First published in Sons View, 08 August 2009, Dumbarton -v- Alloa Athletic
A quick calculation tells me that it is fifteen years since I last kicked a football in anger – that is, in a competitive match. If you think Sons’ 5-0 drubbing by Dunfermline last week was bad enough, you should have seen that.
I was in my mid-30s at the time, and I hadn’t done much by way of training for several years, but something in my over-optimistic brain nevertheless thought it would be fine to join a London 5-a-side league team that turned out to be stacked with youngsters. I blame my friend Paul. I lasted one game and could barely walk for a week!
Young at heart I might have been, but the ‘old in body’ bit let me down. Unlike the genuine youngsters who are coming through Dumbarton’s ambitious and hopeful Youth Development Initiative. If you follow the Club website, you’ll see regular updates on how the under-19s, 17s, 15s, 14s and 13s are doing. It’s inspiring stuff.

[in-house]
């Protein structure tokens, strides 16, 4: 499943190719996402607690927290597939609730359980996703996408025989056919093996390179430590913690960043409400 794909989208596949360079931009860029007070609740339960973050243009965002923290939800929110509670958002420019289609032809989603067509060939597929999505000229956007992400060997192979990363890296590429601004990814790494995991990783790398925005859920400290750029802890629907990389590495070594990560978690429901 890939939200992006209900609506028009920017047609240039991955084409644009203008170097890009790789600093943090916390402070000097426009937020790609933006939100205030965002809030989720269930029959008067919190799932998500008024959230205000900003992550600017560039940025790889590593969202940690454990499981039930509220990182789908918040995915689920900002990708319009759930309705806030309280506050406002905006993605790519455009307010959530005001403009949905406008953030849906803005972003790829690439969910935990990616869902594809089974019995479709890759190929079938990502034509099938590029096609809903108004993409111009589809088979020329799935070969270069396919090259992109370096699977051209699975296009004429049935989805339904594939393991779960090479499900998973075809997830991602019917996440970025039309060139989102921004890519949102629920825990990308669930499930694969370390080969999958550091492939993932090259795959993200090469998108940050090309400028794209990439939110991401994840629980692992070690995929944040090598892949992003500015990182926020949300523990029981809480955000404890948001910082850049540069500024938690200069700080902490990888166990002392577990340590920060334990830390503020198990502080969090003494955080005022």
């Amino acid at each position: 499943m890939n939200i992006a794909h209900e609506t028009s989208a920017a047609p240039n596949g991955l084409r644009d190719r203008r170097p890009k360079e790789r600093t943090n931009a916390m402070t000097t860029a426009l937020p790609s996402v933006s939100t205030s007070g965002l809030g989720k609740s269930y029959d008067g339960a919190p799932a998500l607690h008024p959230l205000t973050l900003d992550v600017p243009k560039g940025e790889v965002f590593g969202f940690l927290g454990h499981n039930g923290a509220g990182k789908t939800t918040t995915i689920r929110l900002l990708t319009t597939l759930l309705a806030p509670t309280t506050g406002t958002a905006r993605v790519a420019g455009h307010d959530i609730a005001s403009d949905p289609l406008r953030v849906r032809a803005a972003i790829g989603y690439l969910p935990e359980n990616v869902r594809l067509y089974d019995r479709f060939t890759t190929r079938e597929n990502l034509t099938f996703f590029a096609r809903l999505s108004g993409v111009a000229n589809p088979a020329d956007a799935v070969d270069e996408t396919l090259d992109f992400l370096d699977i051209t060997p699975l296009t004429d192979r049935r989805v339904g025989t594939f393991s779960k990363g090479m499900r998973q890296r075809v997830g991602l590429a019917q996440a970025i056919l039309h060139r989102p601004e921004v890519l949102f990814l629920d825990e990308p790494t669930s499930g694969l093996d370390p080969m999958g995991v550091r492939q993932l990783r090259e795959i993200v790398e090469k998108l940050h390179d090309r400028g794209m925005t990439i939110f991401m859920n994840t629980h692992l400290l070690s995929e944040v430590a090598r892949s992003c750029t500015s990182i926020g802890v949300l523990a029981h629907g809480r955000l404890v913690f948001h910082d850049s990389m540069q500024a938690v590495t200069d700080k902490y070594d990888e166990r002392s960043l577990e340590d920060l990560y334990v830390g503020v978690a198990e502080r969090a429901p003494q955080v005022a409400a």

Organised youth football is a way to encourage the upcoming generations into the game, to keep Dumbarton’s profile up in the area, and to invest in our own future. Against the ’Shire in the Stirlingshire Cup recently we saw the benefits of all that hard work.
Manager Jim Chapman observed after that game that the youngsters had done well, and fans commented that they had played a major part in turning the game around – claiming back a two-goal deficit and winning on penalties.
They showed a lot of character, desire, and a first class attitude, declared Jim. “I'm a great believer in the phrase if players are good enough then they are good enough. But I don’t want to heap too much pressure on our kids. It’s all about development. The players know we look after them at Dumbarton Football Club.”
Keeper Michael White retained his place for what turned out to be a really tough Co-operative Insurance Cup game. But the gaffer was clear: “The lad has done very well since he re-joined us and I know have three great choices for the No 1 jersey… a great problem to have.”
Its important that we as fans do all we can to encourage the youngsters, both on the park and off it. Turning up to watch the youth teams and appreciating the work of the coaches and volunteers who help make it all happen is one way. There’s also fundraising through the Sportsmans Dinner, Walk to the Rock, and buying old programmes through Tommy Hughes on eBay.
The one thing I don’t advise, if you’re a crock like me, is pulling on a jersey and thinking you can take ’em on!